Public & Administrative Law Update: GDPR – What to Know Before 25 May 2018
08 May 2018
As detailed in a recent update, the Irish Data Protection Bill 2018 was published on 1 February 2018. The Bill implements those instances where Member States are permitted some flexibility under the GDPR and contains important provisions on the robust enforcement powers of the reformed Data Protection Commission.
With some amendments, the Bill was passed by the Seanad in late March 2018 and is currently at Committee Stage in Dáil Éireann, the Irish legislature’s lower house.
While commentators often point out that the GDPR is an evolution not a revolution, the steps required for compliance are onerous and, no doubt, causing many challenges for both data controllers and processors.
The GDPR applies to both public and private organisations that are established in the EU or that process personal data of EU data subjects in certain circumstances. However, there are some key differences for data controllers in the public sector. These relate, in particular, to the imposition of administrative fines, the need to appoint a Data Protection Officer and the lawful conditions of processing which may be relied upon.
Administrative fines for public authorities
Under the GDPR, administrative fines can be imposed on data controllers and data processors that breach certain provisions of the GDPR. The level of fine will depend on the seriousness of the breach. The most serious breaches will be liable to fines of up to €20 million or 4% of the undertaking’s annual turnover, whichever is greater. The less serious breaches will be liable to fines of up to €10 million or 2% of the undertaking’s annual turnover, again, whichever is greater.
However, the GDPR (Art 83(7)) allows for each Member State to legislate on whether, and to what extent, administrative fines can be imposed on public authorities and bodies established in that Member State.
Initially, the Bill sought to exempt public sector bodies from fines. However, concerns were expressed by the Data Protection Commissioner that these bodies should not be excluded from fines. This was on the basis that, in protecting fundamental rights, higher standards are arguably demanded from public sector bodies. Unfortunately for the public sector, the Bill passed by the Seanad has been amended in this regard. It now provides (section 139) that administrative fines can be levied against public authorities and public bodies up to a maximum of €1 million. However, to ensure fair competition, this upper limit will only apply where the said authority or body is not an undertaking within the meaning of the Competition Act 2002.
Requirement to appoint a DPO
Under the GDPR (Art 37), private undertakings are only required to appoint a Data Protection Officer, or DPO, if their core activity consists of regular and systematic monitoring of data subjects on a large scale or if their activities consist of large scale processing of special categories of sensitive data for example, health data and data on religious and political beliefs (Art 9). However, public sector bodies, other than courts acting in their judicial capacity, are required to appoint a DPO, regardless of their processing activities.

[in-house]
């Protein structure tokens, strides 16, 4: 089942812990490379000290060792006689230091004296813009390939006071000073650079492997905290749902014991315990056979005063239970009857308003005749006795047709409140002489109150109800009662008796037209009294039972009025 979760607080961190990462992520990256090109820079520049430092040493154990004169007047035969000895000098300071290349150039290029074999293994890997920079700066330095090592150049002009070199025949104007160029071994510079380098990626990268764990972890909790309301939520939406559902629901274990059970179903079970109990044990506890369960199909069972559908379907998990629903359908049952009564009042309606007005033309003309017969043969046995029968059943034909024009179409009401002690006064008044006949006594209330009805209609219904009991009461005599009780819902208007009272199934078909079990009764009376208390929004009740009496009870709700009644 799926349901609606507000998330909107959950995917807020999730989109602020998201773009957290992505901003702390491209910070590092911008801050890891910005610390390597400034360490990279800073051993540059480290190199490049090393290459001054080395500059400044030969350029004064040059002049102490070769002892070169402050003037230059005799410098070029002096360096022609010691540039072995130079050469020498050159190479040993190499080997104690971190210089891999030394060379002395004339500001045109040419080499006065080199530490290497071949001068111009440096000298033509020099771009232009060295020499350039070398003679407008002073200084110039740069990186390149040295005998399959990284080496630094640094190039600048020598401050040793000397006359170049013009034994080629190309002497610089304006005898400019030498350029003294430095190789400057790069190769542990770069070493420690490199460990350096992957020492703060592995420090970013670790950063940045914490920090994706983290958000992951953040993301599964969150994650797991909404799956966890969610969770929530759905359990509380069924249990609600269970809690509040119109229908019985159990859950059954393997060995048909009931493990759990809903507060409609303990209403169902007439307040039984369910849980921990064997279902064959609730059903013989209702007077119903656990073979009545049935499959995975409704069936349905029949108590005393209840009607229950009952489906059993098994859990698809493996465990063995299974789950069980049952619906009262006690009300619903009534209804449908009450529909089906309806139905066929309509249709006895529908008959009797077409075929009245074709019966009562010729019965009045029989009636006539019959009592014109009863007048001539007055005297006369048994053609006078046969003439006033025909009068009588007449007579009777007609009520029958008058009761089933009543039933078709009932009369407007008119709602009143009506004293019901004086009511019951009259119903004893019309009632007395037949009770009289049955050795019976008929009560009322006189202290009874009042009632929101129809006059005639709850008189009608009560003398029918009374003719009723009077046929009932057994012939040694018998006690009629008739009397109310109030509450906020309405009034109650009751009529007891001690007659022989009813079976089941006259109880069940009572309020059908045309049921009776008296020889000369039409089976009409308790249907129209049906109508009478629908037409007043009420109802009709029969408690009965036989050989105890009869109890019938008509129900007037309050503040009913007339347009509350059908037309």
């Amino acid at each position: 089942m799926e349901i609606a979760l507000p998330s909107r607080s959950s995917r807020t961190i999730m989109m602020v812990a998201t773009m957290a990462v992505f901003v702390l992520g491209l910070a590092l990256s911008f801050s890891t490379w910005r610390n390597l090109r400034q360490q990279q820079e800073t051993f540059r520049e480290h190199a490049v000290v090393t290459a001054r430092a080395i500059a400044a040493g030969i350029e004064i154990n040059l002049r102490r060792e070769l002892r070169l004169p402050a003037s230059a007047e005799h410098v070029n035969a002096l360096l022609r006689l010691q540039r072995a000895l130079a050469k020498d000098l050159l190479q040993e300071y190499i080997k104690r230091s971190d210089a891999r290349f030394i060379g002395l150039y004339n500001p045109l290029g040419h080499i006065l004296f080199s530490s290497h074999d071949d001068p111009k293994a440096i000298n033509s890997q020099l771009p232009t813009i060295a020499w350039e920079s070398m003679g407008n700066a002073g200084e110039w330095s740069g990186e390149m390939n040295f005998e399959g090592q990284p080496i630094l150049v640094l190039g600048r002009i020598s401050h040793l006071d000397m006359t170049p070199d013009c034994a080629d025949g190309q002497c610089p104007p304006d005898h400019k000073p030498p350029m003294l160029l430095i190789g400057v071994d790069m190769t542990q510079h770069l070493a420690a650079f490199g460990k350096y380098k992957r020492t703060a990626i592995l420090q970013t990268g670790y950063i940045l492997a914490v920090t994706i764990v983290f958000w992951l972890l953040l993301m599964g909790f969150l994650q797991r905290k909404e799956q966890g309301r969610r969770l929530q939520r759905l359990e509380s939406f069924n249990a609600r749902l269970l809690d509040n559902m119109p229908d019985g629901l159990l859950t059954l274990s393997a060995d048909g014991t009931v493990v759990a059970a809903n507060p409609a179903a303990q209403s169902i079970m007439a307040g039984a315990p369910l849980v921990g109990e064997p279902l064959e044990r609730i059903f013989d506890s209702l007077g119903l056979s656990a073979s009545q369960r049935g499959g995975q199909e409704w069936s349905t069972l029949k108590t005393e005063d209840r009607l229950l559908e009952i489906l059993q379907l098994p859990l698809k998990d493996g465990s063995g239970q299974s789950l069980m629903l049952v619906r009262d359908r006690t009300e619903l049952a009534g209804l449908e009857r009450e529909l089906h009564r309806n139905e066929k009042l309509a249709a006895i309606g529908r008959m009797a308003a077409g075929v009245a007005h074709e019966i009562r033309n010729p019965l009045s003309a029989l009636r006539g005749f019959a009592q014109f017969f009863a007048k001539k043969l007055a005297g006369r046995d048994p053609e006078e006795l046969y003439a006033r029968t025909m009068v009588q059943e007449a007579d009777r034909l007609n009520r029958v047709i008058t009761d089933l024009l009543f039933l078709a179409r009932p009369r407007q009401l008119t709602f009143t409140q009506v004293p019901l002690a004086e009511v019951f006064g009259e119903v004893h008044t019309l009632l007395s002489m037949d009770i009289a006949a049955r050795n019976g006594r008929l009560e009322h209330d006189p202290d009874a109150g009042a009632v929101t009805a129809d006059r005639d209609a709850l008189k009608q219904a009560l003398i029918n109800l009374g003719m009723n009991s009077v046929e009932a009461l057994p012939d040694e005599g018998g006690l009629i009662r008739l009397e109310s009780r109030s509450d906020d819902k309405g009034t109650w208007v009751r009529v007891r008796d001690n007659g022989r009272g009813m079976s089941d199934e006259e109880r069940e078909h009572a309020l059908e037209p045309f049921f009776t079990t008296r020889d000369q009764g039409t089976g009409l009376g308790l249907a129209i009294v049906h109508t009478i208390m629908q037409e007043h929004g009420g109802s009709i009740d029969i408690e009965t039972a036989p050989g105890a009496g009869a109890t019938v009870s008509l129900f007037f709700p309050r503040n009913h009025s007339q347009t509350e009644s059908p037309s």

Conditions upon which public sector bodies can process personal data
Under both current Irish data protection law and the GDPR, data controllers can lawfully process personal data where it is necessary for the purposes of the “legitimate interests” pursued by the controller or by a third party, unless those interests are overridden by the interests or fundamental rights and freedoms of the data subject. However, under the GDPR, this condition for lawfully processing personal data is expressly not applicable to public authorities. Instead, public authorities will have to rely on one or more of the other processing conditions provided for under the GDPR.
In addition, while private data controllers can still rely upon a data subject’s consent to lawfully process his/her personal data under the GDPR, provided it meets the enhanced requirements for valid consent, it will be more difficult for public sector bodies to do so. This is because the GDPR makes clear that consent should not be considered valid where there is a clear imbalance between the data subject and data controller (Recital 43). The specific example provided is where the data controller is a public authority, as it is unlikely in that case that consent would be freely given.
While it might not be a revolution as, to a large extent, the GDPR restates much of the existing data protection laws in Ireland, the GDPR evolution is almost upon us. This evolution includes some key differences for data controllers in the public sector, which public sector bodies should be familiar with and take steps to address before 25 May 2018.
For information on how public bodies can prepare for the GDPR, contact a member of our Public & Administrative Law team.
The content of this article is provided for information purposes only and does not constitute legal or other advice.